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Are prenuptial agreements enforceable in South Carolina?
Prenuptial agreements are valid and enforceable in all states now, although different states may have various rules about how prenuptial agreements operate.
The general rule in South Carolina is that the parties are free to negotiate and enter contracts, and, unless the agreement is fraudulent or unconscionable, a prenuptial agreement is probably going to be enforced by South Carolina courts.
In this article, we will discuss the enforceability of prenuptial agreements in SC, including:
A prenuptial agreement, or a “prenup,” is an agreement that you enter into with your future spouse – before marriage – that determines what will happen to each person’s property if there is a divorce.
A prenuptial agreement in South Carolina can control the disposition of assets in a divorce including:
A prenuptial agreement may include other, non-financial clauses as well, like a “choice of law” provision that specifies South Carolina law will govern any divorce proceedings, regardless of where the divorce is filed.
Although most people think of prenuptial agreements in terms of “what will happen if we get a divorce,” they can also be:
SC has not adopted the Uniform Premarital Agreement Act (UPAA), although our legislature has considered and rejected a Bill that would have adopted the Act.
The UPAA follows current SC law for the most part, allowing a premarital agreement to include:
1) the rights and obligations of each of the parties in any of the property of either or both of them whenever and wherever acquired or located;
(2) the right to buy, sell, use, transfer, exchange, abandon, lease, consume, expend, assign, create a security interest in, mortgage, encumber, dispose of, or otherwise manage and control property;
(3) the disposition of property upon separation, marital dissolution, death, or the occurrence or nonoccurrence of another event;
(4) the modification or elimination of spousal support;
(5) the making of a will, trust, or other arrangement to carry out the provisions of the agreement;
(6) the ownership rights in and disposition of the death benefit from a life insurance policy;
(7) the choice of law governing the construction of the agreement; and
(8) another matter, including their personal rights and obligations, not in violation of public policy or law imposing a criminal penalty.
One difference is that the UPAA would allow courts to order spousal support/alimony, even when the parties have agreed there would be no alimony, if the denial of alimony would require a spouse to become eligible for public assistance.
Prenuptial agreements are enforceable, and limitations on spousal support are not in violation of public policy in SC, although there are some circumstances where the agreement may be unenforceable like fraud, duress, misrepresentation, nondisclosure, or when the agreement is against public policy (an agreement not to pay child support, for example, would probably be against public policy and unenforceable).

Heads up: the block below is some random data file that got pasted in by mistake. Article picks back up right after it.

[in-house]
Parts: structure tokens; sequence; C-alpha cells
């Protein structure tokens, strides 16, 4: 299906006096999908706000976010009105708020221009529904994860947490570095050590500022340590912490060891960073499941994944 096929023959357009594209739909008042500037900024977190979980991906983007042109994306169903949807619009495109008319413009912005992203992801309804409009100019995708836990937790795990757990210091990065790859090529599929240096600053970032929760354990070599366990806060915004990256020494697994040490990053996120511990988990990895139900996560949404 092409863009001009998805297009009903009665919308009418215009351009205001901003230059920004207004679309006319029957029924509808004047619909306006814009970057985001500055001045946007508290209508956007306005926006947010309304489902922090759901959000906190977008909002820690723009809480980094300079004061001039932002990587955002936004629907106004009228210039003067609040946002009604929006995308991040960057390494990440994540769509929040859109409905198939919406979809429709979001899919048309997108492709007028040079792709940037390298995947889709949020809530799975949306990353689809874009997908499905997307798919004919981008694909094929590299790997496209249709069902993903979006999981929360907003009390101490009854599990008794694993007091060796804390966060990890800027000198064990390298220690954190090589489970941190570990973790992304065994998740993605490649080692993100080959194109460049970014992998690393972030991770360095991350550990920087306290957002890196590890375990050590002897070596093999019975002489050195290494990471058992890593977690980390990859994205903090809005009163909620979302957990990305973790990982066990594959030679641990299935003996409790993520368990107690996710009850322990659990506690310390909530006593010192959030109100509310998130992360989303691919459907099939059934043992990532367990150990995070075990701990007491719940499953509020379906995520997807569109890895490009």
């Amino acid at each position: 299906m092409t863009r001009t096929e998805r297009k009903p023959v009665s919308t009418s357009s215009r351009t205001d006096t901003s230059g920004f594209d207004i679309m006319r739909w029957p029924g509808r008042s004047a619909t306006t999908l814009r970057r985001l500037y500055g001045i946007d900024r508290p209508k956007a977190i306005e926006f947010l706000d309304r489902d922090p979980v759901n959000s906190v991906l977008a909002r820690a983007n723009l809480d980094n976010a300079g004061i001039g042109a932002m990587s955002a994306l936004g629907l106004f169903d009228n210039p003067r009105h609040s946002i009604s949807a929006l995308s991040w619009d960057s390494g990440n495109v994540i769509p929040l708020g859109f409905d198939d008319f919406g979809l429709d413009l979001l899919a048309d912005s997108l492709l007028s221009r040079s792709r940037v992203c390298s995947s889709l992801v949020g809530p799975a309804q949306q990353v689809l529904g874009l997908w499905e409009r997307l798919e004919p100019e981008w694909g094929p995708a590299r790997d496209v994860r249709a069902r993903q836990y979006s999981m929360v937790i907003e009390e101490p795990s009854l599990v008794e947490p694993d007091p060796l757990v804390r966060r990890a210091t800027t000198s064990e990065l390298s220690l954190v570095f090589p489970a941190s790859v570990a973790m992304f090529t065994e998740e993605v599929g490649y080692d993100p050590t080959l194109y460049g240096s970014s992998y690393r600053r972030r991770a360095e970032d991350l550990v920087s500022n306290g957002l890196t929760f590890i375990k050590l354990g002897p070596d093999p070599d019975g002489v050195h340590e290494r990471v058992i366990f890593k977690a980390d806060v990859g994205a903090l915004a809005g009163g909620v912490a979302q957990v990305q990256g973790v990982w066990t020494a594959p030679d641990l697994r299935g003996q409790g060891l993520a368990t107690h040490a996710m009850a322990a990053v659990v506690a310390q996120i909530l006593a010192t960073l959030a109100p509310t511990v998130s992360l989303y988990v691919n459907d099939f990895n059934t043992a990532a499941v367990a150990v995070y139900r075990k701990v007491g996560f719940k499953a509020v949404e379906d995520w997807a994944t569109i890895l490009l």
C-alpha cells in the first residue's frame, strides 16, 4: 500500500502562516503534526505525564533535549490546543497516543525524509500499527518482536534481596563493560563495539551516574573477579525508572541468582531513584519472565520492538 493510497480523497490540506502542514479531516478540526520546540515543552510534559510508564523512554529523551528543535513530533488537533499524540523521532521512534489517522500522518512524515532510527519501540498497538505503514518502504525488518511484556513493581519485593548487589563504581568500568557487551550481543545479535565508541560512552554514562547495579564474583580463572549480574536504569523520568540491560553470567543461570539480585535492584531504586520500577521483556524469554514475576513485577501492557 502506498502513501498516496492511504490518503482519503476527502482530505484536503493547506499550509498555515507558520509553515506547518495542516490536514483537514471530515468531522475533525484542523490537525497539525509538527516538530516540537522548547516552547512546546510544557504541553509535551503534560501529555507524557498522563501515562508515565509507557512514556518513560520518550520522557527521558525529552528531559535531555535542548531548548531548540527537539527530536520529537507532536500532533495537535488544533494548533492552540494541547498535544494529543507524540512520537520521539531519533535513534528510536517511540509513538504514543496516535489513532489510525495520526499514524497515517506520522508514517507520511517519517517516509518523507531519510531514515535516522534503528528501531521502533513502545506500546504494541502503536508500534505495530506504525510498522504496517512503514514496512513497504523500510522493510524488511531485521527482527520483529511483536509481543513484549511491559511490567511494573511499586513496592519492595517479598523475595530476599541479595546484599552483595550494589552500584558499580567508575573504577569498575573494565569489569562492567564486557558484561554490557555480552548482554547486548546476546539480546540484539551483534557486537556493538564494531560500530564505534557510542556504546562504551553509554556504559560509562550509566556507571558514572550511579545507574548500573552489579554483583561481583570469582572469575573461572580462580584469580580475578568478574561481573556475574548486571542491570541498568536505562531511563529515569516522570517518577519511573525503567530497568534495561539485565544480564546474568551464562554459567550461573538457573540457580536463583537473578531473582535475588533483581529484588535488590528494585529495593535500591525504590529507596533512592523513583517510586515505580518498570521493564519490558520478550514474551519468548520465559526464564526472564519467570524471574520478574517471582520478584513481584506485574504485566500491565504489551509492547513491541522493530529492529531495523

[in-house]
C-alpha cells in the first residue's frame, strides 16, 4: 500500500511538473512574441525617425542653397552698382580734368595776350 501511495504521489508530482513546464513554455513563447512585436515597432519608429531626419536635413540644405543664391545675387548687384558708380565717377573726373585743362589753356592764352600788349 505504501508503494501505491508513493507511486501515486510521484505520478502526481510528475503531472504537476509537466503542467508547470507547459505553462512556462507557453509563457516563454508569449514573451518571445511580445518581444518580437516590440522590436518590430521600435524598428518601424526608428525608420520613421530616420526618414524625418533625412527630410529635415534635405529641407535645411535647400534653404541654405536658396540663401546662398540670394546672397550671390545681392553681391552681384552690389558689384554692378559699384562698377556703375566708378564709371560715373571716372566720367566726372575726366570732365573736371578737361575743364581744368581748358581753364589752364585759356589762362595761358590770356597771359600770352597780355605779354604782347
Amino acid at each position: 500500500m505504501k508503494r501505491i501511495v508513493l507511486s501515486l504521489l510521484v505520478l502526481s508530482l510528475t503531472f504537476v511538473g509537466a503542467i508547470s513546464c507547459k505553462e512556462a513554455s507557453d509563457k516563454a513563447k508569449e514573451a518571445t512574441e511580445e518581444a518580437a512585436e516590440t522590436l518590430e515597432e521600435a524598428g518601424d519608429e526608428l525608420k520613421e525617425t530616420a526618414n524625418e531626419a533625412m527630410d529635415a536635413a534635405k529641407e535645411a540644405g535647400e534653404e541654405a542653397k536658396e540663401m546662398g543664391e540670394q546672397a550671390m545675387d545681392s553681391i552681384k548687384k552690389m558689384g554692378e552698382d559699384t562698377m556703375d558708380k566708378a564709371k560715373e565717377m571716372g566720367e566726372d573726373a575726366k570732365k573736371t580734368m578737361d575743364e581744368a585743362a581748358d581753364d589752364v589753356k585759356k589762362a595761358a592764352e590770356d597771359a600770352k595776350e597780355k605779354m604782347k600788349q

Hardee v. Hardee, a 2003 SC Supreme Court case, provides a great example of when prenuptial agreements are enforceable in SC and when they are not.
The Court explains why prenuptial agreements are no longer against public policy in SC (or other states) as well as situations where an agreement may not be enforced by the courts.
Prenuptial agreements were considered against public policy until recent times (see, Towles v. Towles).
The Court in Towles held that a contractual waiver of spousal support is void because it is against public policy. The Court found that relieving a husband of his “duty to perform his marital obligations,” including the “duty of the husband to support his wife,” is based on an “outdated and unwarranted view of the sexes which is no longer warranted in today’s society.”
“Gender classifications should not be used as they once were to create or perpetuate the legal, social, and economic inferiority of women,” “the distinction between men and women is based upon old notions that females should be afforded special protection,” and the Court in Hardee overrules Towles “to the extent it relies on outdated notions which are violative of equal protection.”
Prenuptial agreement provisions that govern the payment of alimony or spousal support are not violative of public policy in South Carolina, even if enforcement of the agreement results in one party becoming eligible for public assistance.
Prenuptial agreements are unenforceable in South Carolina if:
If you are considering marriage, and you want to protect your assets or you have been presented with a prenuptial agreement by your future spouse, talk to your Myrtle Beach prenuptial attorney on the Axelrod team as soon as possible.
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